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164 Antiquities with No Listed Provenance in Upcoming French Auction – UPDATED

May 13, 2012

Cover of June 1, 2012 Pierre Berge & Associates Antiquities sale catalogue

UPDATE – Here are the sale results.

Same old story, different venue — another auction of antiquities with vague or non-existent provenance, this time at Paris-based Pierre Berge & Associates.  Their June 1, 2012 sale opens with 139 lots of ancient Egyptian artifacts of which 89 collectively have no listed provenance or undated provenance (65 have no listed provenance and 24 have undated provenance); and, of the 303 lots offered in the entire sale, 196 collectively have no listed provenance or undated provenance (164 have no listed provenance whatsoever and 32 have undated provenance).

How is this possible? Given the attention to looting and the successful repatriation of antiquities to Italy, Egypt and elsewhere, why would any auction house offer antiquities for sale that have either no listed provenance or undated provenance? And why would any collector purchase such works?  It’s entirely possible that the 196 lots in this sale with non-existent or undated provenance are legit — but if that’s the case, why wasn’t the information published in the online catalogue and listed on the auction house’s Web site?

The following 164 lots have no listed provenance: 22, 23, 27, 28, 33, 37, 40, 42, 43, 45, 46, 47, 49, 50, 52, 53, 54, 55, 57, 58, 59, 60, 61, 62, 63, 64, 67, 68, 69, 70, 71, 72, 73, 76, 80, 81, 82, 83, 84, 85, 86, 87, 88, 89, 92, 96, 97, 99, 100, 101, 102, 104, 106, 109, 110, 111, 113, 114, 120, 122, 123, 124, 126, 134, 137, 140, 141, 142, 143, 145, 146, 147, 149, 150, 151, 152, 153, 156, 159, 160, 161, 163, 164, 167, 169, 171, 173, 174, 175, 177, 182, 183, 184, 185, 186, 187, 188, 189, 190, 191, 192, 193, 195, 196, 198, 202, 203, 204, 205, 208, 209, 210, 213, 219, 220, 222, 223, 224, 225, 227, 229, 230, 231, 236, 237, 238, 240, 242, 244, 249, 250, 252, 260, 261, 262, 263, 264, 265, 266, 268, 269, 270, 271, 273, 274, 275, 280, 281, 282, 283, 285, 286, 288, 290, 291, 292, 295, 296, 298, 299, 300, 301, 302, and 303.

The following 32 lots have undated provenance: 19, 20, 24, 30, 34, 38, 44, 48, 65, 75, 77, 78, 79, 90, 98, 103, 108, 127, 130, 131, 132, 133, 136, 138, 200, 218, 221, 253, 255, 279, 287, and 289.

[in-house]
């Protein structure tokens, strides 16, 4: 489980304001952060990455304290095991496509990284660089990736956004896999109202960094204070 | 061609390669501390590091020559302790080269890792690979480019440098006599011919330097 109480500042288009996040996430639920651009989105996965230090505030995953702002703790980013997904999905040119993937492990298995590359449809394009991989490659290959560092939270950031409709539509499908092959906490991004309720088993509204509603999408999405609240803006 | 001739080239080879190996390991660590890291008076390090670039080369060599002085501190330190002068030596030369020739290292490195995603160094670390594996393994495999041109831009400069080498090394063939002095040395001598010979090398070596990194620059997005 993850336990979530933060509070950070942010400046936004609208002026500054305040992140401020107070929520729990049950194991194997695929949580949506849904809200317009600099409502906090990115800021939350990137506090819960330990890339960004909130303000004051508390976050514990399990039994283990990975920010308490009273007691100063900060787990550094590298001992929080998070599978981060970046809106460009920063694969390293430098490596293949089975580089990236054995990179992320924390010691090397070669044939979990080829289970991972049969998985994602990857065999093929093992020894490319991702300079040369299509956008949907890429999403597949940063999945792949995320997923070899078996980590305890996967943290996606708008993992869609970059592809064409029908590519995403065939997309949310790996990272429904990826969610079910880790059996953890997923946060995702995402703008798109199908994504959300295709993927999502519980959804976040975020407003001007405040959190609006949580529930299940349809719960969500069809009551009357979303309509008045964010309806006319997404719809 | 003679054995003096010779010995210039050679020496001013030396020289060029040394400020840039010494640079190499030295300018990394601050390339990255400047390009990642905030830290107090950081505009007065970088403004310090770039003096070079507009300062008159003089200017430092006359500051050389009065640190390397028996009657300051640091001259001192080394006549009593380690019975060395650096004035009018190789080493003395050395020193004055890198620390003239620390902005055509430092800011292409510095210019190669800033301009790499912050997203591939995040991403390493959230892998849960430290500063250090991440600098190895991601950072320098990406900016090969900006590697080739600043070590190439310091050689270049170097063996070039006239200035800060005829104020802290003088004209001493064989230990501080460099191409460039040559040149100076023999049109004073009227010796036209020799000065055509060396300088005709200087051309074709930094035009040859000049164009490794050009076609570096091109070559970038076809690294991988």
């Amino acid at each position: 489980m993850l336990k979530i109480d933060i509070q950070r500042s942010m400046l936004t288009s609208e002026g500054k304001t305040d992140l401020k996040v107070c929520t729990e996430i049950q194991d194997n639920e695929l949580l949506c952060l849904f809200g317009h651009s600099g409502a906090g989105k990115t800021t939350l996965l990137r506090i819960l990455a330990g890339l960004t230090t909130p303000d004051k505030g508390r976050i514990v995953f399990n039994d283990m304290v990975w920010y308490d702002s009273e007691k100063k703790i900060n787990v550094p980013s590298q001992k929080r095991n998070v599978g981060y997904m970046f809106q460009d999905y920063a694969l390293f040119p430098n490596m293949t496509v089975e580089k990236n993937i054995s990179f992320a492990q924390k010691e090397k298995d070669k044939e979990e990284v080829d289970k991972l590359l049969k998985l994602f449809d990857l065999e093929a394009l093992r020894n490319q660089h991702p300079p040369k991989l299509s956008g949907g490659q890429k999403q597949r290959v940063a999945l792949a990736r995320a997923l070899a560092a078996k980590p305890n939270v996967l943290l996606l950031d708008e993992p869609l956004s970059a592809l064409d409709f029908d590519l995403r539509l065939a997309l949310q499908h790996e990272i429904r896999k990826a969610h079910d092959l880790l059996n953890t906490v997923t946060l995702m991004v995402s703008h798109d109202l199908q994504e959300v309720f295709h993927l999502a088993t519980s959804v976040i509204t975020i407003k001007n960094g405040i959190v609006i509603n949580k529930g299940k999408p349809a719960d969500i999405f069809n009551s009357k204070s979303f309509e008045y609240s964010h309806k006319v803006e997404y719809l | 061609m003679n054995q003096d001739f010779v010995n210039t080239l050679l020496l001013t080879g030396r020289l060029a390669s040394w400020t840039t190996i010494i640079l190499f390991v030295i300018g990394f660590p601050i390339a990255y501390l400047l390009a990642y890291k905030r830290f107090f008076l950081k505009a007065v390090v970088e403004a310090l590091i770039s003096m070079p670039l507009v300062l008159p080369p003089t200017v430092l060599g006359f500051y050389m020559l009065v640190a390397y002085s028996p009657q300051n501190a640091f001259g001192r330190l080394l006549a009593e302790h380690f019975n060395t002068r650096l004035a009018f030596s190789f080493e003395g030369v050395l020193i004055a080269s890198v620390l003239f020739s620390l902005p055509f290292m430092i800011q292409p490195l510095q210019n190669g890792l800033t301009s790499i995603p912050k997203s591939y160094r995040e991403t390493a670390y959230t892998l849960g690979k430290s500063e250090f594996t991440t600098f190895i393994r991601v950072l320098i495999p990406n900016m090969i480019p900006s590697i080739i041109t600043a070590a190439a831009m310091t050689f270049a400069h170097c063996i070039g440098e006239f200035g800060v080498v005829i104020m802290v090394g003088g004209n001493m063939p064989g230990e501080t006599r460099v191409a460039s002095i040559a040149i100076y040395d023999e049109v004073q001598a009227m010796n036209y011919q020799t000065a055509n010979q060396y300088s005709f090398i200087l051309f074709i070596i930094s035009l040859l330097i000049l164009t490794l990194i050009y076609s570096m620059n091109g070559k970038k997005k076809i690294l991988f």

Here are 11 items in the sale with no listed provenance beginning with 6 Egyptian works:

Lot 67. Egyptian granodiorite right had from an over-life-size statue. Dynasties 25-26. 9.2 inches high. Estimate: EUR 15,000-16,000. NO PROVENANCE.

Lot 70. Egyptian painted wood sarcophagus lid mask. Late Period. 29.1 inches high. Estimate: EUR 10,000-12,000. NO PROVENANCE.

Lot 72. Egyptian granodiorite fragment statue of a kneeling dignitary. Late Period, Dynasty 26. 24 inches high. Estimate: EUR 20,000-30,000. NO PROVENANCE.

Lot 100. Egyptian wood sarcophagus mask. Late Period. 8.7 inches high. Estimate; EUR 600-700. NO PROVENANCE.

Lot 102. Egyptian statuette of Osiris. Late Period. 9.4 inches high. Estimate: EUR 5,000-6,000. NO PROVENANCE.

Lot 134. Egyptian Mummy mask cartonage, Roman period, 2nd-3rd century, AD. 21.6 inches long. Estimate EUR 16,000-18,000. NO PROVENANCE.

Other works in the sale with no listed provenance:

Lot 140. Euphrates Valley black calcite plaque carved with two eye idols. Late 4th millennium BC. 3.2 by 2.4 inches. Estimate: EUR 3,000-4,000. NO PROVENANCE.

Lot 169. Cananean bronze statuette of the god Baal. 14th-12th century BC. 11 inches high (without stand). Estimate: EUR 30,000-35,000. NO PROVENANCE.

Lot 231. Etruscan terracotta votive head of a female. 3rd-2nd century BC. 8.9 inches high. Estimate: EUR 2,000-2,500. NO PROVENANCE.

Lot 238. Roman bronze statuette of Athena. 1st century BC – 1st century AD. 7 inches high (without base). Estimate: EUR 15,000-20,000. NO PROVENANCE.

Lot 252. Roman mosaic depicting a woman. CA 4th century AD. 20.3 by 13.6 inches. Estimate: EUR 4,000-5,000. NO PROVENANCE.

2 Comments leave one →
  1. May 14, 2012 3:48 PM

    I attended a “Chasing Aphrodite” talk where the Director of the Walters Art Museum (who is generally sympathetic to repatriation) indicated that many minor artifacts do not have provenances, and that just comes with the territory. I would hope someone who purports to be knowledgeable in the area like yourself would not therefore imply that these artifacts must be the products of recent illicit digs. This certainly is the type of thing that one often hears from archaeologists who have an axe to grind against collecting, but its not a sentiment one often hears elsewhere. If you yourself are a collector of any sort, are you all that sure of the provenance of all your own holdings? Archaeologists may try to distinguish between archaeological objects and others, but that is not a distinction the law recognizes.

    • May 14, 2012 4:24 PM

      Sir – Thank you for your response. At no time did I say/imply, “these artifacts must be the products of recent illicit digs.” Indeed, my blog contained the following statement: “It’s entirely possible that the 196 lots in this sale with non-existent or undated provenance are legit — but if that’s the case, why wasn’t the information published in the catalogue and listed on the auction house’s Web site?” Provenance has become an important topic in the discussion of antiquities collecting and this blog merely points out that more than half the works on offer in this particular auction have no provenance listed in the online auction catalogue or on the auction house’s Web site.

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